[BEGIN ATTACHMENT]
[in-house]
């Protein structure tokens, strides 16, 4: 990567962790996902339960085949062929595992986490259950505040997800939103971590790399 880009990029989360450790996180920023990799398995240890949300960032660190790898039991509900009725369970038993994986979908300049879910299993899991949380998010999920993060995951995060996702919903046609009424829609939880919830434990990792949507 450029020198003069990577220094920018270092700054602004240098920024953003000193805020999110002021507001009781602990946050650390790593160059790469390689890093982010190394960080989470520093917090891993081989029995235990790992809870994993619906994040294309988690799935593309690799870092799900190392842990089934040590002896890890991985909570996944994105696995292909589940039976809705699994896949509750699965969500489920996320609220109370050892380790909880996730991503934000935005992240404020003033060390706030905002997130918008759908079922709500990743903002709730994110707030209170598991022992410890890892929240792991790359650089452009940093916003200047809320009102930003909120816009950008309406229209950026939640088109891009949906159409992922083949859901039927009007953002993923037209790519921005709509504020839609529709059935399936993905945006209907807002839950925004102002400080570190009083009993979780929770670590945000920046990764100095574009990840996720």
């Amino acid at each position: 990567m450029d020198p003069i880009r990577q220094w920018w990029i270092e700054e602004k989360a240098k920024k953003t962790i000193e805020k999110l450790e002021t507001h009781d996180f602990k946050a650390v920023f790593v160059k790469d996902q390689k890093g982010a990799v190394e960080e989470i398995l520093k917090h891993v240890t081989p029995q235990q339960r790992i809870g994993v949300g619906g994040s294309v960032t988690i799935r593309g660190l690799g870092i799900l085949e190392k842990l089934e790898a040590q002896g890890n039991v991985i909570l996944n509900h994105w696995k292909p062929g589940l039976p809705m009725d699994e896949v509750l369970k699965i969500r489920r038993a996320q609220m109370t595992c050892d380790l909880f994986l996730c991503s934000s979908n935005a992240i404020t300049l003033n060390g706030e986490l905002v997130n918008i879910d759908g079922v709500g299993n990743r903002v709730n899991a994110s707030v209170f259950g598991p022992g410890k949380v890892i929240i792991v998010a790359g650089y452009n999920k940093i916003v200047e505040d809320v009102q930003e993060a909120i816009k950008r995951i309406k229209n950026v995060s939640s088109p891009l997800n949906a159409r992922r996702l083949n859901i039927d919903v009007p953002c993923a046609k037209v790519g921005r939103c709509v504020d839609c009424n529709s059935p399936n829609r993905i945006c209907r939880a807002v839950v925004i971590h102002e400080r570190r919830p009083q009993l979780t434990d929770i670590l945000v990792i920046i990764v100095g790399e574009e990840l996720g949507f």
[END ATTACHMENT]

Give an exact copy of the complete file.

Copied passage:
[in-house]
């Protein structure tokens, strides 16, 4: 990567962790996902339960085949062929595992986490259950505040997800939103971590790399 880009990029989360450790996180920023990799398995240890949300960032660190790898039991509900009725369970038993994986979908300049879910299993899991949380998010999920993060995951995060996702919903046609009424829609939880919830434990990792949507 450029020198003069990577220094920018270092700054602004240098920024953003000193805020999110002021507001009781602990946050650390790593160059790469390689890093982010190394960080989470520093917090891993081989029995235990790992809870994993619906994040294309988690799935593309690799870092799900190392842990089934040590002896890890991985909570996944994105696995292909589940039976809705699994896949509750699965969500489920996320609220109370050892380790909880996730991503934000935005992240404020003033060390706030905002997130918008759908079922709500990743903002709730994110707030209170598991022992410890890892929240792991790359650089452009940093916003200047809320009102930003909120816009950008309406229209950026939640088109891009949906159409992922083949859901039927009007953002993923037209790519921005709509504020839609529709059935399936993905945006209907807002839950925004102002400080570190009083009993979780929770670590945000920046990764100095574009990840996720």
């Amino acid at each position: 990567m450029d020198p003069i880009r990577q220094w920018w990029i270092e700054e602004k989360a240098k920024k953003t962790i000193e805020k999110l450790e002021t507001h009781d996180f602990k946050a650390v920023f790593v160059k790469d996902q390689k890093g982010a990799v190394e960080e989470i398995l520093k917090h891993v240890t081989p029995q235990q339960r790992i809870g994993v949300g619906g994040s294309v960032t988690i799935r593309g660190l690799g870092i799900l085949e190392k842990l089934e790898a040590q002896g890890n039991v991985i909570l996944n509900h994105w696995k292909p062929g589940l039976p809705m009725d699994e896949v509750l369970k699965i969500r489920r038993a996320q609220m109370t595992c050892d380790l909880f994986l996730c991503s934000s979908n935005a992240i404020t300049l003033n060390g706030e986490l905002v997130n918008i879910d759908g079922v709500g299993n990743r903002v709730n899991a994110s707030v209170f259950g598991p022992g410890k949380v890892i929240i792991v998010a790359g650089y452009n999920k940093i916003v200047e505040d809320v009102q930003e993060a909120i816009k950008r995951i309406k229209n950026v995060s939640s088109p891009l997800n949906a159409r992922r996702l083949n859901i039927d919903v009007p953002c993923a046609k037209v790519g921005r939103c709509v504020d839609c009424n529709s059935p399936n829609r993905i945006c209907r939880a807002v839950v925004i971590h102002e400080r570190r919830p009083q009993l979780t434990d929770i670590l945000v990792i920046i990764v100095g790399e574009e990840l996720g949507f």